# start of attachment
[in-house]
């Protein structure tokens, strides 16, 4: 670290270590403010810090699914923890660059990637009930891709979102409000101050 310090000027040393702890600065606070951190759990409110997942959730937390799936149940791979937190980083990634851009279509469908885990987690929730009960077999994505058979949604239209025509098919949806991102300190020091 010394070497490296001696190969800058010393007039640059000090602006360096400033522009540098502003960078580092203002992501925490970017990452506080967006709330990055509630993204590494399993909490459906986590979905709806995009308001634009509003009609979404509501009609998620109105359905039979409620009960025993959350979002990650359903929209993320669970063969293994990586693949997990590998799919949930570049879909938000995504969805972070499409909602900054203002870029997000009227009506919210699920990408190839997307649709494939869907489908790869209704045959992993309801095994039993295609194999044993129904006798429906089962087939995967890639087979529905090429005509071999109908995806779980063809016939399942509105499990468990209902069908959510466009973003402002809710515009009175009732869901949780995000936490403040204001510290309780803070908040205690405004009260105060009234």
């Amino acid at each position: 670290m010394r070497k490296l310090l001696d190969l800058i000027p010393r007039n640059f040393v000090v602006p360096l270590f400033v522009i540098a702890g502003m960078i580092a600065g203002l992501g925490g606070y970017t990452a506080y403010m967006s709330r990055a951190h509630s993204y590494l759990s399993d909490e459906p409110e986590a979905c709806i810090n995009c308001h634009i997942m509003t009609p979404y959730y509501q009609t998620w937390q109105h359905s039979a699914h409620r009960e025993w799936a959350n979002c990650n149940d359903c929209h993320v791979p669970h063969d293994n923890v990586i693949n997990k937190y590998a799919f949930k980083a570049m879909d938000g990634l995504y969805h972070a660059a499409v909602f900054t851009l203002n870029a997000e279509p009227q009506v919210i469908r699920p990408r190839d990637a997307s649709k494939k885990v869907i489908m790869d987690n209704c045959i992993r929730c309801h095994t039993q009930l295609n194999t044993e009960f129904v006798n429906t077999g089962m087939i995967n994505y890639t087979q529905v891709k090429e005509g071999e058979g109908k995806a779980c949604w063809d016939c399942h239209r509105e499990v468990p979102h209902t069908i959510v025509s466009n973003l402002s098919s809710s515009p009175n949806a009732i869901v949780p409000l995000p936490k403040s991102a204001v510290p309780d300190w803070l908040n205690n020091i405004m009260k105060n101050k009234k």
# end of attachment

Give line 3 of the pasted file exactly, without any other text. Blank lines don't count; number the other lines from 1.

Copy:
């Amino acid at each position: 670290m010394r070497k490296l310090l001696d190969l800058i000027p010393r007039n640059f040393v000090v602006p360096l270590f400033v522009i540098a702890g502003m960078i580092a600065g203002l992501g925490g606070y970017t990452a506080y403010m967006s709330r990055a951190h509630s993204y590494l759990s399993d909490e459906p409110e986590a979905c709806i810090n995009c308001h634009i997942m509003t009609p979404y959730y509501q009609t998620w937390q109105h359905s039979a699914h409620r009960e025993w799936a959350n979002c990650n149940d359903c929209h993320v791979p669970h063969d293994n923890v990586i693949n997990k937190y590998a799919f949930k980083a570049m879909d938000g990634l995504y969805h972070a660059a499409v909602f900054t851009l203002n870029a997000e279509p009227q009506v919210i469908r699920p990408r190839d990637a997307s649709k494939k885990v869907i489908m790869d987690n209704c045959i992993r929730c309801h095994t039993q009930l295609n194999t044993e009960f129904v006798n429906t077999g089962m087939i995967n994505y890639t087979q529905v891709k090429e005509g071999e058979g109908k995806a779980c949604w063809d016939c399942h239209r509105e499990v468990p979102h209902t069908i959510v025509s466009n973003l402002s098919s809710s515009p009175n949806a009732i869901v949780p409000l995000p936490k403040s991102a204001v510290p309780d300190w803070l908040n205690n020091i405004m009260k105060n101050k009234k």